Advanced maternal age and the impact on maternal and offspring cardiovascular health

Am J Physiol Heart Circ Physiol. 2019 Aug 1;317(2):H387-H394. doi: 10.1152/ajpheart.00045.2019. Epub 2019 Jun 14.


Delaying pregnancy, which is on the rise, may increase the risk of cardiovascular disease in both women and their children. The physiological mechanisms that lead to these effects are not fully understood but may involve inadequate adaptations of the maternal cardiovascular system to pregnancy. Indeed, there is abundant evidence in the literature that a fetus developing in a suboptimal in utero environment (such as in pregnancies complicated by fetal growth restriction, preterm birth, and/or preeclampsia) is at an increased risk of cardiovascular disease in adulthood, the developmental origins of health and disease theory. Although women of advanced age are at a significantly increased risk of pregnancy complications, there is limited information as to whether advanced maternal age constitutes an added stressor on the prenatal environment of the fetus, and whether or not this is secondary to impaired cardiovascular function during pregnancy. This review summarizes the current literature available on the impact of advanced maternal age on cardiovascular adaptations to pregnancy and the role of maternal age on long-term health risks for both the mother and offspring.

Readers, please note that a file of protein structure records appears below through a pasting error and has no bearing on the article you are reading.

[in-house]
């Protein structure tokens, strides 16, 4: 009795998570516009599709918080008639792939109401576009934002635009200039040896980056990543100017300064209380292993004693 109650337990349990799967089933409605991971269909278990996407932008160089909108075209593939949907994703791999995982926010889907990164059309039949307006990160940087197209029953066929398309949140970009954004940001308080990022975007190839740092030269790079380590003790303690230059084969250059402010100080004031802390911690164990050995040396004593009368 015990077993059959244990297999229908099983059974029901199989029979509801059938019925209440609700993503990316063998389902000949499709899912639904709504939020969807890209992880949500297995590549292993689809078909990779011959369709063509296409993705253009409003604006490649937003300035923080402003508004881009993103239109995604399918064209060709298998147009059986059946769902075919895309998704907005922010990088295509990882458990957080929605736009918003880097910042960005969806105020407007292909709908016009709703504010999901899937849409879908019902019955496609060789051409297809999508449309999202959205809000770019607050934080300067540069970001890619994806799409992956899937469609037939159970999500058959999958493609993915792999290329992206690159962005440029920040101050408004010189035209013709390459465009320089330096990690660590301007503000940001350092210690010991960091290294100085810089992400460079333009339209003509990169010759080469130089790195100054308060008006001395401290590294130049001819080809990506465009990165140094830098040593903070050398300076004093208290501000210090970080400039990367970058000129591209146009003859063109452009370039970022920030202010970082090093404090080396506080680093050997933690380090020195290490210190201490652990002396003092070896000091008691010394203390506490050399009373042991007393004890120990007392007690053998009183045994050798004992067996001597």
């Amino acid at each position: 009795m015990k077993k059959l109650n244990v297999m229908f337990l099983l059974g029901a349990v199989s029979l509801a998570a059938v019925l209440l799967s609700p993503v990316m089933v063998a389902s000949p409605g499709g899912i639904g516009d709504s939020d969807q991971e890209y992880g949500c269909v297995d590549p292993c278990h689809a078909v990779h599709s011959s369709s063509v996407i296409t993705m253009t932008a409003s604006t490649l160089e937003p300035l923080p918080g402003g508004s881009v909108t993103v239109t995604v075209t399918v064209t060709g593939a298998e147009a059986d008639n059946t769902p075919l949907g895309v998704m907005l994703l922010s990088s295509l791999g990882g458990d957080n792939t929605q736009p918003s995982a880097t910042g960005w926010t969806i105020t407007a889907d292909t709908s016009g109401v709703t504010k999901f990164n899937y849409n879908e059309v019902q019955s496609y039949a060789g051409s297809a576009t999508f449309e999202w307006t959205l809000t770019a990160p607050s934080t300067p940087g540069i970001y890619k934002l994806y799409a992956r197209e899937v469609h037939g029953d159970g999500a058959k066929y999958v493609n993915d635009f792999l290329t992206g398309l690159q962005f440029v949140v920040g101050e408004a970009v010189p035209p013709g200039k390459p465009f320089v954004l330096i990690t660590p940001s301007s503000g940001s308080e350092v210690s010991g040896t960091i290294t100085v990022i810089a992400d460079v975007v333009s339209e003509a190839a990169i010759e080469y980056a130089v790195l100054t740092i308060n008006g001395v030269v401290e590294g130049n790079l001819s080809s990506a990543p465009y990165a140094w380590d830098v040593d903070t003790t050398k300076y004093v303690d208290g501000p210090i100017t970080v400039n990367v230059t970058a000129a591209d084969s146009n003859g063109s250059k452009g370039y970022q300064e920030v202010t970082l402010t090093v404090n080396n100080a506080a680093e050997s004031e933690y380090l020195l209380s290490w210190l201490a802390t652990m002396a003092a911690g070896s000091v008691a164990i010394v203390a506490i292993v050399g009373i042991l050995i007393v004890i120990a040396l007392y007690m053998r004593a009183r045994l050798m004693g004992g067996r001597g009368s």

Keywords: advanced maternal age; animal models; cardiovascular; developmental origins of health and disease; pregnancy complications.

Publication types

  • Research Support, Non-U.S. Gov't
  • Review

MeSH terms

  • Adaptation, Physiological
  • Adult
  • Animals
  • Cardiovascular System / growth & development
  • Cardiovascular System / physiopathology*
  • Female
  • Health Status
  • Hemodynamics*
  • Humans
  • Maternal Age*
  • Maternal Health*
  • Middle Aged
  • Placenta / blood supply*
  • Placental Circulation
  • Pregnancy
  • Pregnancy Complications, Cardiovascular / etiology*
  • Pregnancy Complications, Cardiovascular / physiopathology
  • Prenatal Exposure Delayed Effects*
  • Risk Assessment
  • Risk Factors